asics Greenville Track Club-ELITE - a post-collegiate, Olympic-development program
8 USA Olympic Trials Qualifiers
8 USA Olympic Trials Qualifiers
The following is an article published on the website TrackYack.com, which covers many NCAA Division III institution's Cross Country/Track & Field endeavors. Thanks to author Julia O’Rourke for her work in publishing this content.
At this time two years ago, Annie Rodenfels was likely hustling around the Centre College campus with schoolwork in hand, trying to squeeze in one of her many commitments before arriving at practice. And once at practice, she was no doubt visualizing herself racing in upcoming championship races, most notably at DIII Nationals. While she didn’t know it at the time, her hard work was about to pay off as she would go on to place third at Nationals. She would then continue to build off her 3,000 Steeplechase victory from the spring before with not one but two titles at the 2019 NCAA DIII Track & Field Championships (3K Steeple & 5K) and a runner-up finish in the Indoor 5K.
While the trajectory for Champion DIII athletes typically includes pursuing a traditional career, perhaps joining a track club, and maybe even taking a shot at an Olympic Trials marathon qualification, Rodenfels has carved her own path in the last year and a half: she decided to risk it all and become a professional runner.
“It seems really sexy and fun,” Rodenfels says of her new career, “but most of the time my life looks pretty boring. I work part-time, double twice a week, lift three times a week, and always have to stay on top of [napping] and eating right. It’s just not flashy.”
When she was considering “going pro” during her senior year at Centre College in Kentucky, Rodenfels sat down and wrote out all of the times she wanted to hit as a senior. If she could “run these lofty times within the year,” then it would be worth her time and resources to continue at the next level.
These targets must have been lofty, indeed, given that Rodenfels had already made enormous improvements over the course of her first three collegiate years. She did not qualify for Cross Country Nationals her first year, and her fastest 6K was 24:22. The following year, she qualified and placed 168th. That spring, she leapt onto the national stage, finishing third in the Outdoor Steeplechase at NCAAs. As a junior, Rodenfels added to her All-American medal rack with a 12th place finish at XC Nationals and her first national title in the Steeplechase. Yet despite this impressive track record, her personal bests in every event (with the exception of the rarely run 2K and 2 mile events) were run in her senior year. She had met her goals, and had thus given herself permission to enter the professional running realm.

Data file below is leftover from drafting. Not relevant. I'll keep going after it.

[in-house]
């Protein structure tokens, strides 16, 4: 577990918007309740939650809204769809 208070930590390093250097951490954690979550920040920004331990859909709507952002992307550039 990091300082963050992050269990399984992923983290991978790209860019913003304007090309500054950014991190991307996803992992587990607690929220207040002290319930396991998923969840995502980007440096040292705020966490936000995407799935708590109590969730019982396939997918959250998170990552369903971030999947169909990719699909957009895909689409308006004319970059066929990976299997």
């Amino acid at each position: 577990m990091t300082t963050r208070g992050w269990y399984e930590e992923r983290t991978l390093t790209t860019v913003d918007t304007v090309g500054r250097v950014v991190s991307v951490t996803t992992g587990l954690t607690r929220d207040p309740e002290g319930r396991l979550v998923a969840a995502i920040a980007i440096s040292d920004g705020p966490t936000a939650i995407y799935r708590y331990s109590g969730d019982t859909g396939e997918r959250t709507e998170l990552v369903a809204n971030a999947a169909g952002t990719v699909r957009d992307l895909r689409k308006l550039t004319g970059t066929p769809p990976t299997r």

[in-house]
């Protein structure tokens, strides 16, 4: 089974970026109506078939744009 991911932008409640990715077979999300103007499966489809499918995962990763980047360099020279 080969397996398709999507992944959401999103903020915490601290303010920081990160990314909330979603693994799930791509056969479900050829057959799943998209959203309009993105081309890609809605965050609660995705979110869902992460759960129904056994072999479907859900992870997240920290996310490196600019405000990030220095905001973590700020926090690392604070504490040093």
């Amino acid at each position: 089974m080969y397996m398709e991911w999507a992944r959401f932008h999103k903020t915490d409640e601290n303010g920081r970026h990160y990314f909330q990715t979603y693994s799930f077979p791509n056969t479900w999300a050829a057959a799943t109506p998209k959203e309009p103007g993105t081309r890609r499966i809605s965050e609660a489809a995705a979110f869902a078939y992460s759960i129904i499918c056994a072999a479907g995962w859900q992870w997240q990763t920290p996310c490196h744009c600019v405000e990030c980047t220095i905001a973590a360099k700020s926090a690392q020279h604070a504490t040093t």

The path to professional life was not straight-forward. “Groups usually don’t come to you, especially as a DIII runner,” says Rodenfels. “I had to seek out and apply or get in contact with everyone myself.” She dedicated a huge amount of time during her senior years researching online, determining whether or not particular groups still existed, what each one offered, and what their standards were. And that’s only the first step. “You have to be willing to sell yourself,” Rodenfels explains. In her experience, most of these groups don’t know the top DIII runners, so athletes may have to prove themselves to professional squads.
Rodenfels urges athletes who are interested in pursuing the same path to advocate for themselves. “I think that DIII runners can actually be pretty successful as elite runners because oftentimes they still have more to give and the mentality to work hard without being given much.” Rodenfels is more than willing to help other DIII runners get in contact with groups because she found it to be a “really hard and tedious process.”
Even without guidance, Rodenfels managed to find a great fit. She trains in Greenville, South Carolina with ASICS Greenville Track Club-Elite, a group she was drawn to because of the coaches, Mike and Laura Caldwell. The Caldwells’ knowledge and commitment to track and field impressed Rodenfels, who appreciates the fact that their coaching is rooted in the “most recent scientific knowledge about how to train effectively.” She believes so much in her team’s system that she is “on a mission to build it up to be as well-known as the other developmental running groups,” such as Hansons-Brooks, Zap Endurance, and the Atlanta Track Club. “I’m proud of my group and I want others to know about the incredible coaching and opportunities we have to offer post-collegiate and professional runners.”